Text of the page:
Philip McCallion, Ph.D., Director
Increases in life expectancy expose a growing number of persons with developmental disabilities to age related diseases such as Alzheimer's Disease (AD). For many this becomes at least a secondary and for some, over time, a more significant disabling condition.
There is some argument about whether the risk for AD for most persons with developmental disabilities is greater or the same as the general population, but there is increasing recognition that persons with Down Syndrome are at greater risk for occurrence, and on-set on average is at younger ages. Regardless, as the population of persons with developmental disabilities redistributes into older ages, providers are increasingly challenged to realign services to address this reality. There are reports that some providers are supporting aging in place, but also of pressures to develop specialized AD units and to transfer to more restrictive settings (Janicki, McCallion & Dalton, 2002). The concern is that such movements of consumers often reflects a reactive rather than a proactive approach to AD care concerns. The challenge is to plan for growth in this concern and to realign services accordingly.
Alzheimer's disease challenges both the programming philosophies prevalent in developmental disabilities services and the ways in which resources have been allotted to support care. Prevalent programming concepts for persons with developmental disabilities emphasize being in the community, making one's own decisions, building a network of relationships, holding a job, and being more independent this year than last year. However, AD is a progressive disease that will mean over time declines not accruals in skills, increased needs for supervision and growing co-morbid health concerns. This means that increasingly over time in homes where individuals were largely independent in self care, they will need increasing assistance, persons who negotiated stairs in two story homes will need ground floor bedrooms and fully accessible bathrooms, and where persons went to a job or program every day they may increasingly have health concerns that cause them to stay home, they may no longer be able to hold a job and when they do go to an habilitative program they will need different activities than those usually provided. Homes that look like any other home in the community may not easily meet increased accessibility needs, staffing patterns that assume everyone leaves during the day may no longer be sufficient and day programs who sent home when people were "ill" may not be equipped to support growing infirmity and in the later stages of dementia, for some persons, increased incontinence.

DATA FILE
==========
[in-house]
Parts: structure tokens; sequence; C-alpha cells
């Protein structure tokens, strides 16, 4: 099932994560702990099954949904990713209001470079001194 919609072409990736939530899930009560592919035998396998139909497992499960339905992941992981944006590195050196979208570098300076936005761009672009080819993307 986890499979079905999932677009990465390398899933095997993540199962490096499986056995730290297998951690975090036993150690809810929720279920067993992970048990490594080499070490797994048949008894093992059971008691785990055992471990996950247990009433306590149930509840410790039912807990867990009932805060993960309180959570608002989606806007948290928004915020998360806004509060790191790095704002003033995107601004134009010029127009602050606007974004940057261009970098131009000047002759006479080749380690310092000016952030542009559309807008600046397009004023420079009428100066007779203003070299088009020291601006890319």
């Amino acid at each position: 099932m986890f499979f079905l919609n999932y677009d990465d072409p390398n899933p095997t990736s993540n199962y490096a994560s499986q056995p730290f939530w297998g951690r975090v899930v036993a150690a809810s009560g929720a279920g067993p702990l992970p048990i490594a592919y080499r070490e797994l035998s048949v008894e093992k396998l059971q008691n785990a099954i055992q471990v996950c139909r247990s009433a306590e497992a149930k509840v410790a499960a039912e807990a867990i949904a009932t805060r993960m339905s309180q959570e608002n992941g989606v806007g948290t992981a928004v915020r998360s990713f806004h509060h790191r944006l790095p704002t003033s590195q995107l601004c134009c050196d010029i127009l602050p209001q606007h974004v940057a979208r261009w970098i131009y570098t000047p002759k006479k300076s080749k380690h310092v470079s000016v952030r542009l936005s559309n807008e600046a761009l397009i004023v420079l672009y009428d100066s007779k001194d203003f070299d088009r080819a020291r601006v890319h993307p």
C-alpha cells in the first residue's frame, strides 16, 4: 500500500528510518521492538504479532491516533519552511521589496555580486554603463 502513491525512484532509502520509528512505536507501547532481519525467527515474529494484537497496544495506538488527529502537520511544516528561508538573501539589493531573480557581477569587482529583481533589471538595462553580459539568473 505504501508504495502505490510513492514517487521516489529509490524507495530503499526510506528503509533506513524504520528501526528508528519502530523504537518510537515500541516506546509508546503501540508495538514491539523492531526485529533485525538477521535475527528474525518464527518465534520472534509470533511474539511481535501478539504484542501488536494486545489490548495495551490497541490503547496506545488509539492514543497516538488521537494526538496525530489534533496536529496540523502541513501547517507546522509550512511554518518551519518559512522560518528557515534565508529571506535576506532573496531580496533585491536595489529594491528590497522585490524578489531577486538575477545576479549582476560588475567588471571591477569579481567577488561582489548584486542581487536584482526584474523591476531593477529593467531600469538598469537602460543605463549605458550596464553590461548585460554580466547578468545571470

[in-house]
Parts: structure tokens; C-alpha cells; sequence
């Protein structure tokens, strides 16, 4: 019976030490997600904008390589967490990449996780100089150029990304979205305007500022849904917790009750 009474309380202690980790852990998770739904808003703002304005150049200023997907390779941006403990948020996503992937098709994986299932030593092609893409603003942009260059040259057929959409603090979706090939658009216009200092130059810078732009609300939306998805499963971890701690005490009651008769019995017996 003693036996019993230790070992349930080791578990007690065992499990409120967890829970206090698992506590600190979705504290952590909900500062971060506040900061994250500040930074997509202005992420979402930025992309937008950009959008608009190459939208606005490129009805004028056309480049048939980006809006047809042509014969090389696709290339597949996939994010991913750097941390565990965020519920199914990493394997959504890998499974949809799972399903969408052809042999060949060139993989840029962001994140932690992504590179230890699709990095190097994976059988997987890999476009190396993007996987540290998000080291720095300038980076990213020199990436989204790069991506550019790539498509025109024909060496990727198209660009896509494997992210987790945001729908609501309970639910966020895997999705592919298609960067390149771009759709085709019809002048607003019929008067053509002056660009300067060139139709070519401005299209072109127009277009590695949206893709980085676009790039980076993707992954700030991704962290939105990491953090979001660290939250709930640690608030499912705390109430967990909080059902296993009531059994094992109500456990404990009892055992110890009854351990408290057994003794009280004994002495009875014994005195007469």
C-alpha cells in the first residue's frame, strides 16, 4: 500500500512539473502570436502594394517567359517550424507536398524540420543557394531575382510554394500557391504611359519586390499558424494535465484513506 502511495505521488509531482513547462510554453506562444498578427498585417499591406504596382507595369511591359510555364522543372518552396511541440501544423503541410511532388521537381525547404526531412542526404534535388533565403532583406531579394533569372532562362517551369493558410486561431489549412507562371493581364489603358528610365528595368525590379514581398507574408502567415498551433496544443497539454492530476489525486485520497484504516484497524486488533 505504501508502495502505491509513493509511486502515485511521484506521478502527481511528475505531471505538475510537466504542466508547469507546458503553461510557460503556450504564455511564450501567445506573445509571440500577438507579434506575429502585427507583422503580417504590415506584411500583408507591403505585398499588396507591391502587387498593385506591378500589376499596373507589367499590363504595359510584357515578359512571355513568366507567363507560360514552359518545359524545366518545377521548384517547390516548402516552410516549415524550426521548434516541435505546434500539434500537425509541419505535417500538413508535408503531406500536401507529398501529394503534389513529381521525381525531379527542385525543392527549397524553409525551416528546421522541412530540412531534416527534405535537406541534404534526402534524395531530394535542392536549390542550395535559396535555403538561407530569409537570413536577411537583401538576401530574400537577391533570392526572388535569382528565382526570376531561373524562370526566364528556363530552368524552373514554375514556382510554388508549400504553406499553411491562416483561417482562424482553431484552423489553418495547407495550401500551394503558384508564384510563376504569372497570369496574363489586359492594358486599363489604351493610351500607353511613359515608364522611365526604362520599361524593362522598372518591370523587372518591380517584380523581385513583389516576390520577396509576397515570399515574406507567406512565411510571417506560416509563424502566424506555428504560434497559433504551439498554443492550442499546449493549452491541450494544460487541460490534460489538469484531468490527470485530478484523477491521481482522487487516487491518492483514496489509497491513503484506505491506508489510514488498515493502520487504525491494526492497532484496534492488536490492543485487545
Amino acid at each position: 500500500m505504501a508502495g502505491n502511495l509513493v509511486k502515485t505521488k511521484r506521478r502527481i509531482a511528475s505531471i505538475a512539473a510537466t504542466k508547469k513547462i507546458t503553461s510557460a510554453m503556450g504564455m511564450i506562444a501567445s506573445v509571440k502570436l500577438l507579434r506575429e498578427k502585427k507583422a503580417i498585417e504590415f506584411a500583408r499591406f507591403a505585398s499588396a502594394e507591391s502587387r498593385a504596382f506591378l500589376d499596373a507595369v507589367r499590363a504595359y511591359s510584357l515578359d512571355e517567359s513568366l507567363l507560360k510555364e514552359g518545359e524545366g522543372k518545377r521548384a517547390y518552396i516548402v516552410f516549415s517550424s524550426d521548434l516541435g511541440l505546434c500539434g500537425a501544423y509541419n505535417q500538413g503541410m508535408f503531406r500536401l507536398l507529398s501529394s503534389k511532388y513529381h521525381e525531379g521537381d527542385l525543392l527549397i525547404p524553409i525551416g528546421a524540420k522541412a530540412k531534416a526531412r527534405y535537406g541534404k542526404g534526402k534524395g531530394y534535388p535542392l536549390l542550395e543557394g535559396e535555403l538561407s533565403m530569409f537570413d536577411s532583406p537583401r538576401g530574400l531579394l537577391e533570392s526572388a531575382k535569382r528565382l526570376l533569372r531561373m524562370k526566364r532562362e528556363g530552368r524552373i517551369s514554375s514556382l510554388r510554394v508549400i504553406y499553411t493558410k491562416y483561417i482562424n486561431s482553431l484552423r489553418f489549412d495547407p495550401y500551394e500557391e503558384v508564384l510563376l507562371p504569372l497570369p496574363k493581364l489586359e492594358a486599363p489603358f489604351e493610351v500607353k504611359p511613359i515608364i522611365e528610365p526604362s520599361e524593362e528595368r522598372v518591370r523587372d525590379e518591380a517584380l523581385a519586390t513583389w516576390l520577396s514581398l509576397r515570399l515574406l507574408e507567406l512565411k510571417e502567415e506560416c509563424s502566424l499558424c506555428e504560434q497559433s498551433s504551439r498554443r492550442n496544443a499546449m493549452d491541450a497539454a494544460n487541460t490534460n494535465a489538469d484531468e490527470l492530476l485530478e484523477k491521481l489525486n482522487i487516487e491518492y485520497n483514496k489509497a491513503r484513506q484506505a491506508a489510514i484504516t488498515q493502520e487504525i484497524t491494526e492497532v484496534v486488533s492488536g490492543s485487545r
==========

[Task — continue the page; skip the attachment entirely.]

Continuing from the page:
Already there are reports that care in these circumstances is both physically and emotionally draining for many staff (McCallion, McCarron, & Force, 2004; McCarron, Gill, McCallion & Begley, in press) and that some agencies because of staffing and resource concerns are referring people with developmental disabilities and AD to more restrictive settings (Janicki et al., 2002). The care needs clearly have implications for level and type of staffing and for staff training, programming approaches in both residential and day program settings, and the continued appropriateness of some physical settings. Different approaches are needed if critical issues for these persons are to be addressed and community life is to be maintained. Those critical issues have been identified as strategies to promote (1) Absence of pain, (2) Maintenance of health, (3) Psychosocial well-being, (4) Skills maintenance with support when one declines, (5) Absence of and supportive responses to problem behaviors, (6) Continued leisure and community participation, (7) Enjoyment of family and friends, (8) Dementia -focused programming, (9) Supportive living spaces, and (10) Alleviation of caregiver burden (McCallion & McCarron, in press).
As the service system grapples with this new reality, services will be needed that address (1) diagnosis and assessment, (2) multi-disciplinary assessment and clinical support, (3) comprehensive person centered services, (4) advice on environmental modification and (5) staff and family education and training. These are familiar service titles but the services themselves will change radically. Clinics, day programs and residential providers must decide where they fit in this redevelopment. New approaches to staffing, and different types of staff will also be needed. This has educational, regulatory and funding components to be addressed. A further difficult and potentially costly issue will be to examine the appropriateness of the existing out of home housing stock and making critical decisions in this arena for the future of community care.
Janicki, M.P. , McCallion, P., & Dalton, A.J.(2002). Dementia-Related Care Decision-Making in Group Homes for Persons with Intellectual Disabilities. Journal of Gerontological Social Work, 38(1/2), 179-196.
McCallion, P., & McCarron, M. (in press). A perspective on quality of life in dementia care. Mental Retardation.
McCallion, P., McCarron, M., & Force, L.T. (2004) A Measure of Subjective Burden for Dementia Care: The Caregiving Difficulty Scale-Intellectual Disability. Journal of Intellectual Disability Research. 48(6).
McCarron, M., Gill, M., McCallion, P., & Begley, C. (in press). Alzheimer's Dementia in Persons with Down syndrome: Predicting Time Spent on Day-to-Day Caregiving. Dementia.
Support for his work with persons with developmental disabilities and AD providers by an Alzheimer's Demonstration Project funded by the Administration on Aging is acknowledged by the author However the opinions expressed here are those of the author.
Philip McCallion, Ph.D., Director
Center for Excellence in Aging Services
University at Albany